Recently, we were building a CMS system for a client, and had the requirement that admins should be able to set the order in which various records (photos, job adverts, team member pages) appeared on the frontend. Here’s how we did it.

We’re big fans of ActiveAdmin here at CookiesHQ – it allows to build admin backends quickly and simply, giving us more time to focus on customer-facing features.

ActiveAdmin does have the ability to reorder records by using the has_many form helper (using the jQueryUI Sortable widget), but not collections of records in the index view. Fortunately, ActiveAmin is very extensible, and we were able to add the functionality easily.

The following code is from a Rails 4.2 app, and assumes that your model has an integer column called order.

Backend

First up, we define a custom action for our client-side code to submit to:

collection_action :reorder, method: :patch do
  reorder_params = params.require(:items).map {|item| item.permit(:id, :order) }

  reorder_ids        = reorder_params.map {|item| item[:id] }
  reorder_attributes = reorder_params.map {|item| item.slice(:order) }

  resource_class.update(reorder_ids, reorder_attributes)

  render json: { status: "success" }
end

Some wrangling of the params is needed in order to transform it into a format suitable for update. We make the naive assumption in this case that the reordering worked, since we’re dealing with multiple records, but more robust code could wrap the update in a transaction and ensure that all the updates succeed, or otherwise rollback.

We also added some extra configuration to make reordering easier:

# ensures that the default ordering reflects our updates
config.sort_order = "order"
# reordering doesn't work across multiple pages,
# so try to put everything on one page
config.per_page   = 100

 # this filter isn't really needed
remove_filter :order

Markup

Rather than make the entire table row draggable (which proved to be problematic as it has several links within it, clicking on which was sometimes interpreted as a drag), we set up a special column as a “drag handle” for the row (using the font-awesome-rails gem).

We opted to define this in the controller, rather than a helper module, since helper reloading in development is currently an issue in ActiveAdmin.

controller do
  private

  def reorderable_column(dsl)
    # Don't allow reordering if filter(s) present
    # or records aren't sorted by `order`
    return if params[:q].present? || params[:order] != "order"

    dsl.column(sortable: false) do
      dsl.fa_icon :arrows, class: "js-reorder-handle"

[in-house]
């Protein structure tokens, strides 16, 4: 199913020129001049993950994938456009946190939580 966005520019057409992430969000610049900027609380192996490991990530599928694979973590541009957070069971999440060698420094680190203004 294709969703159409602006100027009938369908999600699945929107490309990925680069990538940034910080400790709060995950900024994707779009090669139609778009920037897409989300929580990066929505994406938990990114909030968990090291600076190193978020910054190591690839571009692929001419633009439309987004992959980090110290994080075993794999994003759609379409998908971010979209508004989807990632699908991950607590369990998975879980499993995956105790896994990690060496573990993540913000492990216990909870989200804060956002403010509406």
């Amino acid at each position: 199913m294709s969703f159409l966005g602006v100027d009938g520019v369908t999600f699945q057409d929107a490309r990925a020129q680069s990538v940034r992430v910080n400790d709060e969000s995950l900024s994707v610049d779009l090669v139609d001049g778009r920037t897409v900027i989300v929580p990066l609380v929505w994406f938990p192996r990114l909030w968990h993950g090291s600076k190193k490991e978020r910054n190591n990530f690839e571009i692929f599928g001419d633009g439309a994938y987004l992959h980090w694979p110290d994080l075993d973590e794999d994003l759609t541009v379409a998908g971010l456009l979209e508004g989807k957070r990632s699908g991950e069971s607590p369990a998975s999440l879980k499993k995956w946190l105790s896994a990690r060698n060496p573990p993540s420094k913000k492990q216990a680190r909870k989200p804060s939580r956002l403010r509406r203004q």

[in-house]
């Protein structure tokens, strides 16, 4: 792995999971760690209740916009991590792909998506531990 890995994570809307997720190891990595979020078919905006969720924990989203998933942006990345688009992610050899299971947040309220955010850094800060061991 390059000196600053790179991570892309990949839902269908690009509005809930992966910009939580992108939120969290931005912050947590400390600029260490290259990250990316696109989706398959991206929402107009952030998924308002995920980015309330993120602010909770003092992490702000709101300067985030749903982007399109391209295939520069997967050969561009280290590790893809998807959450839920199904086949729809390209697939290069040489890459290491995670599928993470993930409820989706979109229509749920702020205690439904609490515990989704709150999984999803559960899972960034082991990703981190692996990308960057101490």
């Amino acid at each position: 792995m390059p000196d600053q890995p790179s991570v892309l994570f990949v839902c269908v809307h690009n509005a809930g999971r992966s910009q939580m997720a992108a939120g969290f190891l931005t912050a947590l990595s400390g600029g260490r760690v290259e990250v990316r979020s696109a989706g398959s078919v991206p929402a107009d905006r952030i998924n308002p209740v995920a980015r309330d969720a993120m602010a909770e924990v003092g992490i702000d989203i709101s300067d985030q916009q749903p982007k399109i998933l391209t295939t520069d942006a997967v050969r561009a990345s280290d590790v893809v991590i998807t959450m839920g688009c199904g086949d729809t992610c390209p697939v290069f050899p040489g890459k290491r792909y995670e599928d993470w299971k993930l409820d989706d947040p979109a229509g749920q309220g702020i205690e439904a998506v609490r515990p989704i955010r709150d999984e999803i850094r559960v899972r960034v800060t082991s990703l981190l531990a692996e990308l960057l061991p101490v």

end
  end

  helper_method :reorderable_column
end

Since ActiveAdmin’s filtering can exclude records from the index table (and since our reordering affects the entire table at once), we disable reordering if a filter is present. Similarly, we also disable reordering if the table is ordered by a column other than order.

The reorderable_column method is then used like so:

index do
  reorderable_column(self)
  selectable_column
  column :title
  # etc...
end

Passing self is a bit ugly, but necessary in order to access the column method without monkey-patching ActiveAdmin.

Client-side

Since ActiveAdmin already comes with jQueryUI, using the Sortable widget seemed like an obvious choice. We thus put together a little CoffeeScript class that initialises the jQueryUI Sortable widget, and sets up an AJAX request to fire when the ordering is updated:

# admin/reorderable_table.js.coffee
class Admin.ReorderableTable
  constructor: (selector) ->
    $(selector).find("tbody").sortable
      items:  "tr"
      handle: ".js-reorder-handle" # from `reorderable_column` above
      update: @_sendPositions

  _calculatePositions: (sortable) ->
    # Sortable uses ids by default for serialisation
    for itemId, index in $(sortable).sortable("toArray")
      # ActiveAdmin sets the id to the form "underscored_classname_id"
      id:    itemId.split("_").pop()
      order: index + 1

  _sendPositions: (event) =>
    positions = items: @_calculatePositions(event.target)

    # `url` assumes that we're on the index page, with no extra params
    $.ajax
      url:         "#{window.location.pathname}/reorder"
      method:      "PATCH"
      dataType:    "json"
      contentType: "application/json"
      data:        JSON.stringify(positions)


# Initialise on page load
$ ->
  new Admin.ReorderableTable(".index_table")

This file then needs to be referenced from active_admin.js.coffee in your app/assets/javascript folder:

#= require active_admin/base
#= require ./admin/reorderable_table

Extract to a module

Now we have some functionality that can be wrapped up in a module and reused. Unfortunately, we can’t use concerns, since the object that you manipulate inside of ActiveAdmin.register isn’t a class, but an instance of ActiveAdmin::ResourceDSL. Thus, including a module would include our behaviour in all ActiveAdmin resources (which may or may not be what you want).

We instead settled on a convention for “concerns”, which consisted of modules with an .apply_to method, into which was passed the instance of ActiveAdmin::ResourceDSL. We then use instance_exec in order to call methods as if we were inside the ActiveAdmin.register block:

module ReorderableByAdmin
  def self.apply_to(dsl)
    dsl.instance_exec do
      # set config, define controller methods/actions etc.
    end
  end
end

Conclusion

The finished product:

Job adverts

We’ve since extended this approach to handle a grid layout for index pages, by subclassing the CoffeeScript class and customising the initialisation of the jQueryUI Sortable widget, but with the same backend.

Image from Wikimedia Commons